Opening Ceremony of the Burnett River road bridge, 24 August 1900

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Gympie Times and Mary River Mining Gazette, 25 August 1900


The handsome traffic bridge over the Burnett River was formally opened to traffic to-day by Lord Lamington.

His Excellency the Governor and party were entertained at lunch by the Burnett Bridge Board at the Queen's Theatre to-day. There was a very large gathering, including a large number of ladies. Lord Lamington, responding to the toast of 'the Governor,' paid a tribute to the ability of the Queensland Parliament and Government. He hoped the electors would maintain its reputation by selecting the best men to represent the colony in the Federal Parliament.

Mr. Philp responded to the toast of 'the Ministry,' and said the Government had plenty of work before them, but were determined to got through all the business now before Parliament. Messrs. Rutledge, Murray, and O'Connell also responded.

The toast of 'the Parliament' was responded to by Messrs. Paterson, Leahy, Giassey, and Lesina. The latter said he came without invitation, and to protest against the manner his party were treated with regard to this function.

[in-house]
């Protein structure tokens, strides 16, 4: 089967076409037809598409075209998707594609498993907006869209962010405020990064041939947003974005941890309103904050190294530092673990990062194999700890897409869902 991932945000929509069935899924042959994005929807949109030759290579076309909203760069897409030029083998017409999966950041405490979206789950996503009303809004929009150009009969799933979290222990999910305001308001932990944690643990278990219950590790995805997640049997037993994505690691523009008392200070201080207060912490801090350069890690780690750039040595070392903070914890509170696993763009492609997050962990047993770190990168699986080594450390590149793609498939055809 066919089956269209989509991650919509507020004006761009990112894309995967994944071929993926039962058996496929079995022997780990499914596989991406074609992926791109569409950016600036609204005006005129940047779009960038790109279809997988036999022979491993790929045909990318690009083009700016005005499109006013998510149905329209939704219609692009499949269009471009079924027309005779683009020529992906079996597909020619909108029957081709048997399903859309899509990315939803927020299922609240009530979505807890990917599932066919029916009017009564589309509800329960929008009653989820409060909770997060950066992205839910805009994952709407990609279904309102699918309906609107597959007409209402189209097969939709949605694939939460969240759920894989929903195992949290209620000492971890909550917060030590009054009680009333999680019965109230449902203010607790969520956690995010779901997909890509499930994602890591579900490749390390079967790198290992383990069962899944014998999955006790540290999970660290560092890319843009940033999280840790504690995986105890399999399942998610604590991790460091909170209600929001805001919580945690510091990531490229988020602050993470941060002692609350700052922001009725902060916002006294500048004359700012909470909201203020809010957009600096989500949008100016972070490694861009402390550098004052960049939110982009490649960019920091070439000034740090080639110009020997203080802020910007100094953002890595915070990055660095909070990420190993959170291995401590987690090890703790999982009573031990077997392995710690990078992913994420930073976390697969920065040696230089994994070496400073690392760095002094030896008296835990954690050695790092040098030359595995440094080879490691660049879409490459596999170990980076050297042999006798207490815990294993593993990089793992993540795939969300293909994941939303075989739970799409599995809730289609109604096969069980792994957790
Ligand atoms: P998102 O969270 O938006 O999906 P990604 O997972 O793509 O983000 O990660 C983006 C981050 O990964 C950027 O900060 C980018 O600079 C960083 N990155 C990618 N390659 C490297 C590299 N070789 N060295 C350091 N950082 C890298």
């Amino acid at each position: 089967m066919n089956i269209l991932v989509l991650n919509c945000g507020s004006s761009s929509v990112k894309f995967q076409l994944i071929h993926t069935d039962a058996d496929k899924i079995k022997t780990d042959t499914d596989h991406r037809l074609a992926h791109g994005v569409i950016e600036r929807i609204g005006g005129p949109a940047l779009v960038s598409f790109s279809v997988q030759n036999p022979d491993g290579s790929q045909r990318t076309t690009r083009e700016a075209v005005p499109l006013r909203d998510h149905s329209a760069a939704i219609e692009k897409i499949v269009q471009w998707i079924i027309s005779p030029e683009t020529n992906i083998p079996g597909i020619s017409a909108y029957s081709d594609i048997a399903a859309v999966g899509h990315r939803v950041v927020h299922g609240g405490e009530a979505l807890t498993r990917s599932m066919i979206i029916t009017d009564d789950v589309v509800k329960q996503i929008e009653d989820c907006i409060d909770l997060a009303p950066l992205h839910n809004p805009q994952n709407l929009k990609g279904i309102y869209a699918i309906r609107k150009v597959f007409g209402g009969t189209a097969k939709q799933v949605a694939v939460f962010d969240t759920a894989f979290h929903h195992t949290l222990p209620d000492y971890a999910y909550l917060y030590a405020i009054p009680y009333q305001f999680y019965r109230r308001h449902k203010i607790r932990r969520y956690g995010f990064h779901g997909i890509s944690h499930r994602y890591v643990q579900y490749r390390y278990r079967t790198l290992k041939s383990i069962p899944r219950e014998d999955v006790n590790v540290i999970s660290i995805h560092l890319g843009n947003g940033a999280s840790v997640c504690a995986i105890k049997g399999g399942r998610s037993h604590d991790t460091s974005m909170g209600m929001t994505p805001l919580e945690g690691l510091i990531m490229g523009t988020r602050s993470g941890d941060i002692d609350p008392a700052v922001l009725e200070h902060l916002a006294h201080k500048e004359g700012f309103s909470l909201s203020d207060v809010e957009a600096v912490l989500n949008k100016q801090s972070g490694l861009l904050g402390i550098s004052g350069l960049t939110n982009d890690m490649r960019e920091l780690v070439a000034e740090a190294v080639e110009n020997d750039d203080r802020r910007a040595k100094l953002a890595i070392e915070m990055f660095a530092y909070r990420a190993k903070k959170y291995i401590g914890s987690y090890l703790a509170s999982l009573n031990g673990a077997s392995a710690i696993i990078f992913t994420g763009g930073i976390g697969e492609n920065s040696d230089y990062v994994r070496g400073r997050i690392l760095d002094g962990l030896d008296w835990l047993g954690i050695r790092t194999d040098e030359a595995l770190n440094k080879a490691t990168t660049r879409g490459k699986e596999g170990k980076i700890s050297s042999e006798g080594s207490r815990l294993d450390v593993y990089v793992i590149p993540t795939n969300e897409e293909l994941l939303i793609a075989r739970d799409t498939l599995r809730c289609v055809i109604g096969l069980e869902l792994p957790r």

When it was opened the Burnett Bridge was the fifth longest metal truss bridge in Australia. Of the others, all have been demolished or decommissioned. Although the trusses of the Burnett Bridge were almost identical to those of the Victoria Bridge, those of the Brisbane bridge had a wider roadway divided into two portions running between three trusses, whereas Burnett Bridge has only two trusses.

Although the river had been bridged by the railway in 1891, the traffic bridge was viewed by the public as being of great importance for the continuing progress of Bundaberg. This was demonstrated by public meetings held to support the building of the bridge and the participation of local authorities in its building. It was completed at a time when funds for local authorities were scarce because of priority given by the government to developmental railways. Half the cost was met by endowment; the other half was advanced to the local authorities as a loan repayable in forty years.

The following extract is courtesy of the Queensland Heritage Register


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